Stewart Permutt’s new play Many Roads to Paradise makes effective use of a venerable conceit; three apparently unconnected narrative threads are gradually pulled together to form a single strand.
Frail and blind in her wheelchair, Stella relies on her nurse Sadia for the affection and comfort she won’t seek in her daughter. Meanwhile, in a bar somewhere in North London, Martin nervily clasps an attach case and awaits his date – known to him only as ‘Top for Hungry Bottoms.’ Over in a well-appointed town-house Avril, valiantly pickling her liver in Waitrose pinot noir, torments her lover Helen with exquisitely delivered insults.
This play is considerably greater than the sum of its parts. While there’s little to surprise (when it transpires that the stout daughter who has so thoroughly disappointed Stella is none other than Helen, who happens also to work for Martin, there’s a comfortable sense that we know where this is going), the dialogue acutely reflects the rhythms and language of real speech, and is often breathtakingly funny. The acting is astonishingly well-observed, with each cast member so thoroughly inhabiting their role that in moments of silence the audience is left gasping with laughter or manfully suppressing tears merely at a gesture or look.
As Martin, Daniel Hill combines a beautifully Eeyorish demeanour with a radiant good nature and impeccable manners: he is, from the start, the kind of man it would be impossible to dislike. ‘Tops For Hungry Bottoms’ turns out to be Leo (Jason Wing), who – with his slicked-back hair and biker jacket over a white vest – made me think of nothing so much as Graham Greene’s Pinkie, if only his life in Brighton had taken an altogether merrier and more benevolent turn. ‘What I really like,’ he says, giving Martin a sexually charged but rather kindly once-over, ‘Is an older hairy man with a beer gut who doesn’t take himself too seriously.’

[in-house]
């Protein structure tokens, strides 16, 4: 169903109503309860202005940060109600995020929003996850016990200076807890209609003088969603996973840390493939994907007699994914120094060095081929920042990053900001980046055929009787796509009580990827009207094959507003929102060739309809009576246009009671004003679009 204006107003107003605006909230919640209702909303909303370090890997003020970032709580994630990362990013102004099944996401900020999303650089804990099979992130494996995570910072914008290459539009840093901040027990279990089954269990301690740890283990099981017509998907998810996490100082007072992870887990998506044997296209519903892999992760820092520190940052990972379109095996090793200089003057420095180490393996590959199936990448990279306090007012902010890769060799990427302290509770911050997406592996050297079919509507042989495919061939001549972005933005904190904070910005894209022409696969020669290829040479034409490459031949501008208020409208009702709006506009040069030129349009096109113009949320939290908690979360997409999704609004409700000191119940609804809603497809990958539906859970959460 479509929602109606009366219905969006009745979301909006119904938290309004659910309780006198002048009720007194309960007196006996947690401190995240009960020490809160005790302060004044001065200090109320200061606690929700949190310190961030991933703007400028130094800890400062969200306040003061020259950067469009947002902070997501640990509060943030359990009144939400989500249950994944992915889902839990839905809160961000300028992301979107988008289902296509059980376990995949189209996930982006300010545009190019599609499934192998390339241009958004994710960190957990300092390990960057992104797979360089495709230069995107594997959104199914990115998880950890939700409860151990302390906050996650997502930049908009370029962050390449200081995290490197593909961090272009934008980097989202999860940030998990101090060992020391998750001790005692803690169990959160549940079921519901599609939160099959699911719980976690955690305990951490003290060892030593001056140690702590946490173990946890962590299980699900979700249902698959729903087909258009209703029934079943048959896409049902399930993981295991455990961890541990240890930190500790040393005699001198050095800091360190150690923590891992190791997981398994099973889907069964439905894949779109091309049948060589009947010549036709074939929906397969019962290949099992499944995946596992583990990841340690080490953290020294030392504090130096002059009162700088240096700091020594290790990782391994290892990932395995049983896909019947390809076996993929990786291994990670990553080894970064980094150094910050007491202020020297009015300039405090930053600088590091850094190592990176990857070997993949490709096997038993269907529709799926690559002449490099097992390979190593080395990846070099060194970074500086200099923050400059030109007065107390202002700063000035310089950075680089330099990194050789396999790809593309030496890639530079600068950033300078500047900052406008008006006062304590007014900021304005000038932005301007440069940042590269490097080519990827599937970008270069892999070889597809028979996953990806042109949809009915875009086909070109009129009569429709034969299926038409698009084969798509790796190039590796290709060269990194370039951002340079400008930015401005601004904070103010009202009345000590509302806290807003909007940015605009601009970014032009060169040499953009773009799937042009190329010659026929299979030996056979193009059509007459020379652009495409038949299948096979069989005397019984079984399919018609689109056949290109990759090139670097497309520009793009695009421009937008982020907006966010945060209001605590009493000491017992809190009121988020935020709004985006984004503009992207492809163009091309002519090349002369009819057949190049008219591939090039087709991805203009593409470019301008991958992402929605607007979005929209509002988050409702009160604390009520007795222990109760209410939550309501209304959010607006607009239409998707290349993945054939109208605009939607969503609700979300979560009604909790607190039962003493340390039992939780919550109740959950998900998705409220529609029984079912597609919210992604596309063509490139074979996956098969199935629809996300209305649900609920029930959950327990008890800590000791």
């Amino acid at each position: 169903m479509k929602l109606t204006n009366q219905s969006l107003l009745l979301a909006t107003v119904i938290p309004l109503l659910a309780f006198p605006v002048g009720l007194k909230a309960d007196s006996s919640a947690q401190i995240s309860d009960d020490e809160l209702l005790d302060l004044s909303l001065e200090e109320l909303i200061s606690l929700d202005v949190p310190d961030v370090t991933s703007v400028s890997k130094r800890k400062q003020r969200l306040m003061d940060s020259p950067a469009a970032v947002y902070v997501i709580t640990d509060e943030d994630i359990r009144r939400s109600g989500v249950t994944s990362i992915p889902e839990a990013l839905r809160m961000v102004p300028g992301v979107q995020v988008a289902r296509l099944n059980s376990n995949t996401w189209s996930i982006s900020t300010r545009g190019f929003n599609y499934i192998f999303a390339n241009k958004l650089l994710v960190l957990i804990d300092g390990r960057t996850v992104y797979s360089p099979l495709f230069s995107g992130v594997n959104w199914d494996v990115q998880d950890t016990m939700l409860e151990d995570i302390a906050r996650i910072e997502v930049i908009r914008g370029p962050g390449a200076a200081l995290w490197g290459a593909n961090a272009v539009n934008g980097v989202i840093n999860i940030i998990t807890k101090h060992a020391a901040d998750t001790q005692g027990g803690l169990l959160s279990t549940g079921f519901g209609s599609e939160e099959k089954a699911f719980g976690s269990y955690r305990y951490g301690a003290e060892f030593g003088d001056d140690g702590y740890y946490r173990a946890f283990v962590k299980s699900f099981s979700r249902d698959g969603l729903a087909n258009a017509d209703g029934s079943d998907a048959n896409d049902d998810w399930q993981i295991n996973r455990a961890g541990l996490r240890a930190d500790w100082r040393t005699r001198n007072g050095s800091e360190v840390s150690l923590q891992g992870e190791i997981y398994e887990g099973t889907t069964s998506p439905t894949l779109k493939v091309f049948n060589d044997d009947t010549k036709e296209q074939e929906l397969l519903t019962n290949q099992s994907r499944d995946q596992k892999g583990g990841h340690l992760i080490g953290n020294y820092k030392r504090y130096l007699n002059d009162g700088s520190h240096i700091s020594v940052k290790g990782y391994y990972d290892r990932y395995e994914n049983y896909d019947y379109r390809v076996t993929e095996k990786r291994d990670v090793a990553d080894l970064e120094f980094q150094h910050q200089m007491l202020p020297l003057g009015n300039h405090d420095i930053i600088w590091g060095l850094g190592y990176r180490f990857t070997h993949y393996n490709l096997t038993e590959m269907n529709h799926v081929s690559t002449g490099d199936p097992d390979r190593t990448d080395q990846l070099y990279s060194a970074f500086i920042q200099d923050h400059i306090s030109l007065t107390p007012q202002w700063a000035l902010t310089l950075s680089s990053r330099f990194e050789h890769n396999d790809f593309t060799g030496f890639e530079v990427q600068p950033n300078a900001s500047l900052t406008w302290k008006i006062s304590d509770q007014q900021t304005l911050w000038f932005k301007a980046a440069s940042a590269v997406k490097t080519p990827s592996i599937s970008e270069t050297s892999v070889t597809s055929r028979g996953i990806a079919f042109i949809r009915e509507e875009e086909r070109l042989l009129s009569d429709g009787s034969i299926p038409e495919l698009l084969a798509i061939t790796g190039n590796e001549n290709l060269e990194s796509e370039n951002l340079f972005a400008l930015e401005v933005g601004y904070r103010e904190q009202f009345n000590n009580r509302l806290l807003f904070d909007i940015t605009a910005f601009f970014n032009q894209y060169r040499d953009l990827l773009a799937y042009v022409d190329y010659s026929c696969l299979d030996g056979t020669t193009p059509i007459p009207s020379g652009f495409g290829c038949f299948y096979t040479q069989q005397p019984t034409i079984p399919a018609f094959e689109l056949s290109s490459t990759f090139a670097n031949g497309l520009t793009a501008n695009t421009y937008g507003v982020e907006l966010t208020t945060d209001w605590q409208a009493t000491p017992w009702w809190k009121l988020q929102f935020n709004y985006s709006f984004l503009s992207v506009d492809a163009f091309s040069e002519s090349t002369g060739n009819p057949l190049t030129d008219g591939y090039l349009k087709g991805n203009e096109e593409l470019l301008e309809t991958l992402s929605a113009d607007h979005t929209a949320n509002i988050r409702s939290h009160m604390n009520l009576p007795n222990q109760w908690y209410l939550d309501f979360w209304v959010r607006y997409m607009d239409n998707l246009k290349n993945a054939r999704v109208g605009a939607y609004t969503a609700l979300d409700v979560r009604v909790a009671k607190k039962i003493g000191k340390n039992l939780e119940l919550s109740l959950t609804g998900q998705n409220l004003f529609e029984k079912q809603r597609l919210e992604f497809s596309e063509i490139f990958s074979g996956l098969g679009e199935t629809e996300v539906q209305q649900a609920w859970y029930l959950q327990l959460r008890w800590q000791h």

Amanda Boxer as Avril has the kind of comic timing I could cheerfully have watched for hours: perpetually three sheets to the wind, dismayed by forced retirement from the BBC, she’s gifted by Permutt with lines of the most fabulous malice, all delivered in a voice that could engrave crystal at thirty paces. Gillian Hanna’s Helen is a weak uncertain thing, and certainly no charmer, but we are stoutly on her side from the off, so that when she finally faces up to her mother and lover it’s tempting to rush onstage and give her a cuddle.
But it’s Miriam Karlin as Stella who’s most touching: this actress in her ninth decade grasps the arms of her wheelchair with shivering hands, and her bones are visible through tissue-paper skin. This is no Werther’s Originals view of old age: the playwright has understood that character – with every bit of kindness, spite, disappointment, hope – remains undiminished even when the mind fails. Only her nurse Sadia, played with immense warmth and spirit by Elizabeth Uter, responds to her as a woman still living as best she can.
As a teenager I worked as a care assistant in a nursing home, and it’s perhaps because of this that I laughed less often than others at Stella’s poignantly funny lines. I remember that there was terrible sadness in every thin square of carpet and every half-drunk cup of milky tea – and the saddest thing of all was to see that betrayals and losses from decades before resurfaced daily, with hardly any dulling from the passage of time. What this deeply compassionate play exposes, with clear, kind sight, is how unbearably long-lasting life’s wounds can be. It seemed to me a plea to avoid causing hurt at all costs, and to remedy it as soon as one can, since ‘too late’ comes without any warning. This play and its excellent cast deserve a transfer to a larger venue.